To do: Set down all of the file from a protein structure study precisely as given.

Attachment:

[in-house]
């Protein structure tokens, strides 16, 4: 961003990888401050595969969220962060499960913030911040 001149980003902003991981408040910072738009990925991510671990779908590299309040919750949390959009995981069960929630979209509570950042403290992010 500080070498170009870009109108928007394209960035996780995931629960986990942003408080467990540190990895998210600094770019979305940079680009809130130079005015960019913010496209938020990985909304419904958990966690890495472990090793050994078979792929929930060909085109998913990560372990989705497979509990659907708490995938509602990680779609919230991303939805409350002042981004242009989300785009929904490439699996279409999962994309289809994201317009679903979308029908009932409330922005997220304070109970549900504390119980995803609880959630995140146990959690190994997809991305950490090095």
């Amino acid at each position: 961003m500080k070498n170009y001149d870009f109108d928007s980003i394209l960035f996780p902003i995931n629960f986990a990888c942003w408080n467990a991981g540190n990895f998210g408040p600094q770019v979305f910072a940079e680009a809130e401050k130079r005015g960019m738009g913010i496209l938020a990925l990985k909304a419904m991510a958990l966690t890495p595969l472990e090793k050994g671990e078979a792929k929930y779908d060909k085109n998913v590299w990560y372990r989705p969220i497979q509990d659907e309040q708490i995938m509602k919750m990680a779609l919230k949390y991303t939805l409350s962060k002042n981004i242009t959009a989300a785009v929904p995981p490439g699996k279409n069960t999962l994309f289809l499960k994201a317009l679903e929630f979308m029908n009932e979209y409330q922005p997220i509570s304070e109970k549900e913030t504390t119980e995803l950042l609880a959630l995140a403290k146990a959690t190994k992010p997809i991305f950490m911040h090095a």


[in-house]
């Protein structure tokens, strides 16, 4: 961003990888401050595969969220962060499960913030911040 001149980003902003991981408040910072738009990925991510671990779908590299309040919750949390959009995981069960929630979209509570950042403290992010 500080070498170009870009109108928007394209960035996780995931629960986990942003408080467990540190990895998210600094770019979305940079680009809130130079005015960019913010496209938020990985909304419904958990966690890495472990090793050994078979792929929930060909085109998913990560372990989705497979509990659907708490995938509602990680779609919230991303939805409350002042981004242009989300785009929904490439699996279409999962994309289809994201317009679903979308029908009932409330922005997220304070109970549900504390119980995803609880959630995140146990959690190994997809991305950490090095």
């Amino acid at each position: 961003m500080k070498n170009y001149d870009f109108d928007s980003i394209l960035f996780p902003i995931n629960f986990a990888c942003w408080n467990a991981g540190n990895f998210g408040p600094q770019v979305f910072a940079e680009a809130e401050k130079r005015g960019m738009g913010i496209l938020a990925l990985k909304a419904m991510a958990l966690t890495p595969l472990e090793k050994g671990e078979a792929k929930y779908d060909k085109n998913v590299w990560y372990r989705p969220i497979q509990d659907e309040q708490i995938m509602k919750m990680a779609l919230k949390y991303t939805l409350s962060k002042n981004i242009t959009a989300a785009v929904p995981p490439g699996k279409n069960t999962l994309f289809l499960k994201a317009l679903e929630f979308m029908n009932e979209y409330q922005p997220i509570s304070e109970k549900e913030t504390t119980e995803l950042l609880a959630l995140a403290k146990a959690t190994k992010p997809i991305f950490m911040h090095a």